North must not 'spiral back to dark place' on anniversary of Belfast Agreement

Saturday marks the 23rd anniversary of the Belfast or Good Friday Agreement, which brought an end to more than 30 years of conflict in Northern Ireland
North must not 'spiral back to dark place' on anniversary of Belfast Agreement

By James Ward, PA

Taoiseach Micheál Martin has warned that Northern Ireland must not “spiral back to that dark place of sectarian murders and political discord”.

His comments came after another night of disorder and violence that has blighted the region throughout much of the last week.

Mr Martin was speaking on Saturday to mark the 23rd anniversary of the Belfast (also known as the Good Friday) Agreement.

He said: “Perhaps its most visible success is that a whole generation of young people have grown up not knowing or experiencing the violence that accompanied the Troubles.

“We owe it to the Agreement generation and indeed future generations not to spiral back to that dark place of sectarian murders and political discord.

“There is now a particular onus on those of us who currently hold the responsibility of political leadership to step forward and play our part and ensure that this cannot happen.

“I am determined to work with the British Government, the Executive and all political parties to protect the Good Friday Agreement, in all its parts.”

New era and ethos

Mr Martin said the 1998 peace accord marked a new beginning for the island of Ireland when it was signed 23 years ago.

He called it a “a new era of peace and mutual respect – grounded in  the principle of consent, peaceful politics, democratic institutions, reconciliation and co-operation”.

He added: “The Good Friday Agreement also introduced a new ethos of tolerance, equality and mutual respect to underpin the new institutional landscape.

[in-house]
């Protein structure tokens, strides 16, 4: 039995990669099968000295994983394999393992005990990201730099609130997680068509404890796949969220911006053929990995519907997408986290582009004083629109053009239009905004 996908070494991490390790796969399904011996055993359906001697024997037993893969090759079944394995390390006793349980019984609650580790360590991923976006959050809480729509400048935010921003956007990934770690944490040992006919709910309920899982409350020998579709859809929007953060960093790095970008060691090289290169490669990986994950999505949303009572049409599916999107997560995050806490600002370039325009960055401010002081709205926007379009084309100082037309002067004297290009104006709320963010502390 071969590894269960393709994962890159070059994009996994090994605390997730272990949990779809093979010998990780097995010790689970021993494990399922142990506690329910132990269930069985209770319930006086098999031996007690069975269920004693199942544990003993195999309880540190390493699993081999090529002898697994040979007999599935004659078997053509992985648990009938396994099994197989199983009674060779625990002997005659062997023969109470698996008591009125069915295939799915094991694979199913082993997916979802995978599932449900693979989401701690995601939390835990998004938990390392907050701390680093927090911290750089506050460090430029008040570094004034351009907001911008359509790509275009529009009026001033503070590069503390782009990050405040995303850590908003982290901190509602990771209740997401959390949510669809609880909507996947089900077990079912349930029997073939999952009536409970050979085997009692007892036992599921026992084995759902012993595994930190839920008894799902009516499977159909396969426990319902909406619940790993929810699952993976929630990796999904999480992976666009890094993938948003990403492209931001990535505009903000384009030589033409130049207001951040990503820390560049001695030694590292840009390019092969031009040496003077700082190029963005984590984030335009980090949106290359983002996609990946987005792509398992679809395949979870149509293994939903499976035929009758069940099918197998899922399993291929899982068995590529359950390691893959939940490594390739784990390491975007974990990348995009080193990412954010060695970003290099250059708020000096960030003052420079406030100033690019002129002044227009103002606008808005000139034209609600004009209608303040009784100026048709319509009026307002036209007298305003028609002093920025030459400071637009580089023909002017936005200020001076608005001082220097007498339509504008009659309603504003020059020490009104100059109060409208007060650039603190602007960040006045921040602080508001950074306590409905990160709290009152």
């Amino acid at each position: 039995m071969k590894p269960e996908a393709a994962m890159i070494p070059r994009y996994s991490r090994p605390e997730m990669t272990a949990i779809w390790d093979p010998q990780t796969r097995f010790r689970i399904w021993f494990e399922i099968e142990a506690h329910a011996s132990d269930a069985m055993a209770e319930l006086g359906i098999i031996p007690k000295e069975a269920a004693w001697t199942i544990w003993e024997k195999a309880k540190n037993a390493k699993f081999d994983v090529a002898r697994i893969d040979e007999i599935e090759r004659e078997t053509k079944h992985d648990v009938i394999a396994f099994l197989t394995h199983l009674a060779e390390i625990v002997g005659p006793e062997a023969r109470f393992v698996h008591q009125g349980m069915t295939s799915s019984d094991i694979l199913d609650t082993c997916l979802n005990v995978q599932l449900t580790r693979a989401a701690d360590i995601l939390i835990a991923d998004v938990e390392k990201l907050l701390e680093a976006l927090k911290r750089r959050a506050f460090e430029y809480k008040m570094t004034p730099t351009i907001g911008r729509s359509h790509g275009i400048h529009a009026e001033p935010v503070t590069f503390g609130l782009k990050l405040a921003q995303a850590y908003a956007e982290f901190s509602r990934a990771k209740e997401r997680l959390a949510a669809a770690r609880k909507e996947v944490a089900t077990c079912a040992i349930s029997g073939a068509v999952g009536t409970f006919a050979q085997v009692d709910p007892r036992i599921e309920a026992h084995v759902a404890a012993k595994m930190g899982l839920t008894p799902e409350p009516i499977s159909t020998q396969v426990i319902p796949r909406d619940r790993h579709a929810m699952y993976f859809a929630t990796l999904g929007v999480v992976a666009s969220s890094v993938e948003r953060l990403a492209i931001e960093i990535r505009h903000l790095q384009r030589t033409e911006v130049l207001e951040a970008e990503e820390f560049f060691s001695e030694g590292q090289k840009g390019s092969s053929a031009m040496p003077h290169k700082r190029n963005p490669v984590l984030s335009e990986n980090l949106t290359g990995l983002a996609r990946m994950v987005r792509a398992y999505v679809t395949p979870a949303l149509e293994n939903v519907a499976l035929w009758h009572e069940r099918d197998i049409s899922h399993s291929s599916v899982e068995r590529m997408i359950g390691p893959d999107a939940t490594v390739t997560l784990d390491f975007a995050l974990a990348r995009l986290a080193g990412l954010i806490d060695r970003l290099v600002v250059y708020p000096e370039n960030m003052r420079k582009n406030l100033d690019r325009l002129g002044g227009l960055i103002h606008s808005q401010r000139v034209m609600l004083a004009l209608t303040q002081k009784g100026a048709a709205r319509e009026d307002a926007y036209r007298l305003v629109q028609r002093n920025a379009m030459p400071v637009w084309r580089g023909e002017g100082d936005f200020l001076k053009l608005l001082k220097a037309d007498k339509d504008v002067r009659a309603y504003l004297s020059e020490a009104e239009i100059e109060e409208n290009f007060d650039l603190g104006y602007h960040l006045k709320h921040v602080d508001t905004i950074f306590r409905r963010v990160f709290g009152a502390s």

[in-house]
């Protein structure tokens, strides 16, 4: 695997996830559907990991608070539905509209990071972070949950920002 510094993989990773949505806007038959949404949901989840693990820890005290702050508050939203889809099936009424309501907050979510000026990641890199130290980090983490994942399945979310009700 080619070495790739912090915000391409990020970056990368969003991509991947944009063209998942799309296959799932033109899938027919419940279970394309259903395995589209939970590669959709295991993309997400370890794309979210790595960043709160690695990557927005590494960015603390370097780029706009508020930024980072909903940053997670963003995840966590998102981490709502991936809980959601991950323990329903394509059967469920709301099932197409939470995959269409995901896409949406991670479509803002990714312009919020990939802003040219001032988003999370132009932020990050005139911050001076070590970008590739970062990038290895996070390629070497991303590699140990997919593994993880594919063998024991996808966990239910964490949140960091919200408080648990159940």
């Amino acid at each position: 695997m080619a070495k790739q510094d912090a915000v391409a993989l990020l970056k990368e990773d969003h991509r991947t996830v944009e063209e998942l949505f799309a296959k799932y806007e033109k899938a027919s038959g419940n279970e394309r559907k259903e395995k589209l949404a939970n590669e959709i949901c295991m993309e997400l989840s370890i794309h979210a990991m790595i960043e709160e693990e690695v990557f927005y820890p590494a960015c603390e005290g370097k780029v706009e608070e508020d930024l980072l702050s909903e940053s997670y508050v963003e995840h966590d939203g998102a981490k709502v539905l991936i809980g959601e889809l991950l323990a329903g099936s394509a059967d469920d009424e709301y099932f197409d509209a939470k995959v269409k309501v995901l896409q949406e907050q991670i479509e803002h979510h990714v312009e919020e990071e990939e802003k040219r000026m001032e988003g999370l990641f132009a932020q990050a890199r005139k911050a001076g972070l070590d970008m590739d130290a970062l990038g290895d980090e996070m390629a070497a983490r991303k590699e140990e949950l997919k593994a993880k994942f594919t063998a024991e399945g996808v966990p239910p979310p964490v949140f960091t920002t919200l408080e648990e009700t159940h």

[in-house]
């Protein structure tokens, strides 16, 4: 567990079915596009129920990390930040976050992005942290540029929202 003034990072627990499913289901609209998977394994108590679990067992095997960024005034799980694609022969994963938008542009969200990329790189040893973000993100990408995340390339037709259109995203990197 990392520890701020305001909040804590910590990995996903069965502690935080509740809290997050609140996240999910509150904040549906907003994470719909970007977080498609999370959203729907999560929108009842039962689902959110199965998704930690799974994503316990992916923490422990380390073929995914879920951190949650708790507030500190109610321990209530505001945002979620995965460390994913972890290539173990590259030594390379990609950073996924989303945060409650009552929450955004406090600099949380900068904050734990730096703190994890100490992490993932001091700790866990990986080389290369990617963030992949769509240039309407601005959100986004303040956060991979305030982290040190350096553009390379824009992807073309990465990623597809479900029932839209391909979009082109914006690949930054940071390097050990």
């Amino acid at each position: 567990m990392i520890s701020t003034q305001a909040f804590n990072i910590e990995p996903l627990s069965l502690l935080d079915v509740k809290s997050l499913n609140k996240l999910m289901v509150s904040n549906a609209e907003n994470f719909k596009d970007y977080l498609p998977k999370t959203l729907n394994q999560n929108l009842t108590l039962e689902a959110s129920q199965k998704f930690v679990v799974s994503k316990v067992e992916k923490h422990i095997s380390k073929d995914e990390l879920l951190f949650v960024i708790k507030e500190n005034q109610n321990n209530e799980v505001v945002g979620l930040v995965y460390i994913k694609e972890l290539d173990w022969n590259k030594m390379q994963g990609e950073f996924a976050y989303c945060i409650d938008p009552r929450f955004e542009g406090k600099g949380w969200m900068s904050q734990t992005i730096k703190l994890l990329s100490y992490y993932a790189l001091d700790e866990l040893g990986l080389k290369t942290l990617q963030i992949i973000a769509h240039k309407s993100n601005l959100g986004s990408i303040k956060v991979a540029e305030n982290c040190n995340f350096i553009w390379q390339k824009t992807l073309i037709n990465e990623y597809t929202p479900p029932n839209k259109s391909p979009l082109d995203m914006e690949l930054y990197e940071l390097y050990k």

“The island of Ireland has truly become a completely different place in the last 23 years, because of the Good Friday Agreement.

“This has been a period of building trust, developing relationships, changing attitudes, and improving the lives of people on all parts of the island.

“It is important that we remind ourselves how far we have come and to continue to be profoundly grateful, to all of those at community level, who continue to work quietly every day and behind the scenes, for peace and reconciliation.”

Tánaiste Leo Varadkar also marked the anniversary on Twitter, saying: “On this day, the 23rd anniversary of the Good Friday/Belfast Agreement, we remember all that has been achieved & all that can still be achieved as we honour its principles – peace, consent, respect for different identities, change by democratic means only, co-operation N/S & E/W.”

Foreign Affairs Minister Simon Coveney said the anniversary served as a reminder of the responsibilities that come with the agreement.

He said: “It continues to give us the foundations we needed for stronger relationships in Northern Ireland, North/South and on these islands.

“This has been a difficult and worrying week, but this anniversary comes as a reminder of the responsibilities we all have, as well as what politics, determination and dialogue can achieve.

“That is the spirit we need now.”

Sinn Féin vice-president Michelle O’Neill tweeted: “Twenty-three years on from the signing of the Good Friday Agreement we must deliver on the promises of 1998 to a new generation of our young people.

“We must give them hope and opportunities. It is time to bring people together. To keep the momentum of peace moving forward.”

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